If you’re starting from seed you’re going to want to choose ones that will germinate quickly. Every day they’re going to want to see if their seeds have srouted yet and if it takes a couple weeks for them to see shoots sprouting from the ground they’re going to lose interest.

As a general rule vegetables germinate and are ready to harvest sooner than fruit. In order of fastest to slowest germination periods, here is a list of fast growing veggies.

  • turnips
  • radish
  • lettuce
  • corn
  • onion
  • eggplant
  • beets
  • tomatoes
  • peas
  • cucumber
  • carrots
  • beans

A girl admiring a flower she's about to transplant.

Let Them Choose Their Plants

They’re defintely going to want to grow their favorite foods and flowers and I think they should, even if those plants aren’t on the above list. Just make sure to include at least a couple from the top of the list above to keep them from losing interest in the first week.

If your child loves to eat watermelon and carrots then they’re going to love eating ones that they grew even more. Try to strike a balance between what will give them near instant gratification and what they’re going to love to eat.

Grow Sunflowers And Corn

I’m recommending these two plants in particular because they grow so impressively tall. Some varities grow to eight feet tall, can you imagine what it feels like to be three feet tall and feel responsible for growing something so large? Heck I’m over 40 and over 6’ tall I’m still impressed when I stand “eye to eye” with a sunflower that I grew.

Start Your Seeds Indoors

Seeds need warm soil to germinate and depending on exactly where you live the soil won’t get warm enough to quickly germinate seeds until late spring. You can Germinate your seeds indoors on the kitchen countertop in late winter/early spring and move them to the garden around Memorial Day or earlier if you live in a warmer planting zone.

If you want to keep things as simple and cheap as possible all you need to buy is a bag of potting soil and seeds. Throughout the winter save your yogurt cups as they are the perfect size to start a few plants off in. After you transplanting your seedlings you can toss the cups in the recycling bin or save them for next season.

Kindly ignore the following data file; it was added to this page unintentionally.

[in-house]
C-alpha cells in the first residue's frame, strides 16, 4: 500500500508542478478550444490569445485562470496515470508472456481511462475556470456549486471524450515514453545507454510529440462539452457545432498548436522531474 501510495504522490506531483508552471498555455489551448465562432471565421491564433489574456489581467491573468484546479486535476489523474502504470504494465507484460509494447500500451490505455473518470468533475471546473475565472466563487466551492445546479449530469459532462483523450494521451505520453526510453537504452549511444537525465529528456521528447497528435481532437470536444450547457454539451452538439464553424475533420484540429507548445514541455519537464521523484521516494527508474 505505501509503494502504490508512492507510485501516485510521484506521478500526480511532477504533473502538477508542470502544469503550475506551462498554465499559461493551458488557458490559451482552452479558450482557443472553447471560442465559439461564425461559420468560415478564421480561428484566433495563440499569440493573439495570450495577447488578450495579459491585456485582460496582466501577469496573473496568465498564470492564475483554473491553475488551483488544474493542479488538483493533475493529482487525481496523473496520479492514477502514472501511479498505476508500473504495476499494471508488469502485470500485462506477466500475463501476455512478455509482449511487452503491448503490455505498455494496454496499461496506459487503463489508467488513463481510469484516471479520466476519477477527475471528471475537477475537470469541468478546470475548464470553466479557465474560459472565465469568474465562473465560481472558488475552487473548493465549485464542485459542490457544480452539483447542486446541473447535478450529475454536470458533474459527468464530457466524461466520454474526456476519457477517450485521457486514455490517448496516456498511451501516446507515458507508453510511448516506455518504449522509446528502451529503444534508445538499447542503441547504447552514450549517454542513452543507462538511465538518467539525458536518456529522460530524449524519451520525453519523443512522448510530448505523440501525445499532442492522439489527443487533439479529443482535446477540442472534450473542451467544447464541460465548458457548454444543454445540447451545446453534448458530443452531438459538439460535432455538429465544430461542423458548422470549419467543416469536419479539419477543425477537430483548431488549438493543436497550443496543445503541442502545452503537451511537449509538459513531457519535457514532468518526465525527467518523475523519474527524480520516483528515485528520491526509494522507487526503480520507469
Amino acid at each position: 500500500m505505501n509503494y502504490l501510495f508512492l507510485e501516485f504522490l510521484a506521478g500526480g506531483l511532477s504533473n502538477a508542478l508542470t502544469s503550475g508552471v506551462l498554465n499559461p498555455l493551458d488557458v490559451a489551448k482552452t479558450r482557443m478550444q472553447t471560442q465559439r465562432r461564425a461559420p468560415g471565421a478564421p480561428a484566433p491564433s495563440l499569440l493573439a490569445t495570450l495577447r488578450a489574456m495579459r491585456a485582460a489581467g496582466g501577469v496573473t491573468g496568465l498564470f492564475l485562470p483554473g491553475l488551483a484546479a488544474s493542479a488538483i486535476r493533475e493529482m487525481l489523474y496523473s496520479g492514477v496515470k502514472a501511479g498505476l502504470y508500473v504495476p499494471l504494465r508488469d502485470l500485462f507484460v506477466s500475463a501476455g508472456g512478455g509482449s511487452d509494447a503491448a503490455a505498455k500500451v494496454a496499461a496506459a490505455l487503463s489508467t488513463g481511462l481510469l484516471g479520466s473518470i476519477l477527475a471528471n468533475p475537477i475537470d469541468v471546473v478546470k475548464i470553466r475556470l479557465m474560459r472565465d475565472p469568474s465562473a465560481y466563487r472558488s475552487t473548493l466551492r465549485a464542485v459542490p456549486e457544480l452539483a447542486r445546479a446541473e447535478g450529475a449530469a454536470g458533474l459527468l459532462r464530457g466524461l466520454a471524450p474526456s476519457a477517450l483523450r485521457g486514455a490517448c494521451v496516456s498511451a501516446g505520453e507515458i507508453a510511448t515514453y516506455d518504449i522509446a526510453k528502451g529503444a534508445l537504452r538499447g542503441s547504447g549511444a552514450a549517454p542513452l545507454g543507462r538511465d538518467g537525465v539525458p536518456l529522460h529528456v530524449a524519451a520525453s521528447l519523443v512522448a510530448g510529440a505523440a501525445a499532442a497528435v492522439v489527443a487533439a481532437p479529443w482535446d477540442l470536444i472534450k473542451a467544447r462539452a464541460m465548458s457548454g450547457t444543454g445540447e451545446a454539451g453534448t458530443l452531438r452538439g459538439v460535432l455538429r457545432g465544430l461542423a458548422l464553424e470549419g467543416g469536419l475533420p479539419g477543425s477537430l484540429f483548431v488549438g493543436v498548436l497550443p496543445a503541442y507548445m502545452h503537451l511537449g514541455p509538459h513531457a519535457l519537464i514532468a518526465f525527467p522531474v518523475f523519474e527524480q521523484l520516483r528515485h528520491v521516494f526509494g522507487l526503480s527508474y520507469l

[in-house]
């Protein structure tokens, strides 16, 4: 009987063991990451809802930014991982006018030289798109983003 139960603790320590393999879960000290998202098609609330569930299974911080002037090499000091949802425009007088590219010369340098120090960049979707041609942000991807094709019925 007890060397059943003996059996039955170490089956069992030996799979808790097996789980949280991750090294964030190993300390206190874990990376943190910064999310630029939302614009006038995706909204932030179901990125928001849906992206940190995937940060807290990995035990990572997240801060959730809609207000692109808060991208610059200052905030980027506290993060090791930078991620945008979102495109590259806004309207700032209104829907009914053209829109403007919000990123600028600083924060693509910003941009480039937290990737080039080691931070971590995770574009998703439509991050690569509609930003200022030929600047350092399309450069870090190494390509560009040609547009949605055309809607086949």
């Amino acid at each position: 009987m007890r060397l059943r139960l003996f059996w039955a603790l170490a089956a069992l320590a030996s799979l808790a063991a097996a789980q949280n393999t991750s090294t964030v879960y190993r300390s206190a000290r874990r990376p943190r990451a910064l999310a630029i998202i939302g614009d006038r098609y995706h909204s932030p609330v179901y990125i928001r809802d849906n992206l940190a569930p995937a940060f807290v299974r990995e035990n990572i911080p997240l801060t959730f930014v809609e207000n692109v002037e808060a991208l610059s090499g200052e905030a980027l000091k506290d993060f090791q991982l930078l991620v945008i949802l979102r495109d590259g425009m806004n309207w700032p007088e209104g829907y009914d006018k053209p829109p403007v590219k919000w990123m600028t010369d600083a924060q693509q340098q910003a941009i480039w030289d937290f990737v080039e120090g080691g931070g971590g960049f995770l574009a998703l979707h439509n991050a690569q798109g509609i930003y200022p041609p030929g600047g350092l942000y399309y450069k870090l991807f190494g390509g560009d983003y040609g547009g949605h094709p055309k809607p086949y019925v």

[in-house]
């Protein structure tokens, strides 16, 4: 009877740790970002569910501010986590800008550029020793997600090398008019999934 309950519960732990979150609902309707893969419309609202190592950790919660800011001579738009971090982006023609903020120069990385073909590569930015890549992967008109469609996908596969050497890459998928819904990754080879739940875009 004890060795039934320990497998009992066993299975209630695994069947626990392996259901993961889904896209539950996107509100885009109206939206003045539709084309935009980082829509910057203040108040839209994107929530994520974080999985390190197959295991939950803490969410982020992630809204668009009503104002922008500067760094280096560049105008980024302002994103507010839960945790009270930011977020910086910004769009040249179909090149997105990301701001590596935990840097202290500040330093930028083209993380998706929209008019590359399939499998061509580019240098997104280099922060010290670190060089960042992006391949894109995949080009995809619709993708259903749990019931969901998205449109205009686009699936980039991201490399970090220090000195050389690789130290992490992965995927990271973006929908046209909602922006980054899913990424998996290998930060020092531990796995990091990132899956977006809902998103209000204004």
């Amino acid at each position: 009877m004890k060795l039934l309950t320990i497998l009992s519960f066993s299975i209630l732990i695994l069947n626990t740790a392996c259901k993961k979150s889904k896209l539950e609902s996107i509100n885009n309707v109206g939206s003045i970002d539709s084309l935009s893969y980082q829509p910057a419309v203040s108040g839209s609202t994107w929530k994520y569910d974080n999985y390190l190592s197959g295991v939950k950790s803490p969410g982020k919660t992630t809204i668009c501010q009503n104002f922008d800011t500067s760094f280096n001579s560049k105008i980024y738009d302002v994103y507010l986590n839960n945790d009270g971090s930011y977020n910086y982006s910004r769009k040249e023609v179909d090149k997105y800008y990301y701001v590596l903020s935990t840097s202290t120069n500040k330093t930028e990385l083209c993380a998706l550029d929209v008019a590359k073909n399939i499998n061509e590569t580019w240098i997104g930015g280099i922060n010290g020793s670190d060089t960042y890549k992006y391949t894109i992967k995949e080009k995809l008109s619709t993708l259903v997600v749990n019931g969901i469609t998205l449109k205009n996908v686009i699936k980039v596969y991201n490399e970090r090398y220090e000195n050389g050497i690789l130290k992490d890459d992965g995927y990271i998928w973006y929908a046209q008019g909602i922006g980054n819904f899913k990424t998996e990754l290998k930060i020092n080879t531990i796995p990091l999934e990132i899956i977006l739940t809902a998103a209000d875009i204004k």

Build A Scarecrow

At some point their interest is going to wane a bit, especially as they are waiting for their vegetables to grow big enough to eat. Building a scarecrow is an easy way to bring their attention and some excitment back to the garden.

Don’t Try To Control Their Garden Too Much

Two kids harvesting vegetables.

The most important part of tending to the garden is letting them have fun.

You’re defintely going to have to pitch in here and there with the weeding and maybe a little secret watering when they aren’t paying attention. But when it comes to what to plant and where try to be more of a spirit guide than a perfectionist.

They’re probably not going to want to put their plants in perfect rows and others will more than likely be a little close together. That’s quite alright, let them express themselves as they need to. You can always quietly tidy things up a bit for them while they are napping so that they can have a successful first go at gardening.

As they grow older they will listen to instuction better and be able to do more on their own. For now we are only cultivating an interest in gardening, but in time they will grow into adorable self sufficient gardeners that can do it all on their own.

Page Last Updated On Aug 02, 2018 by Scott Jenkins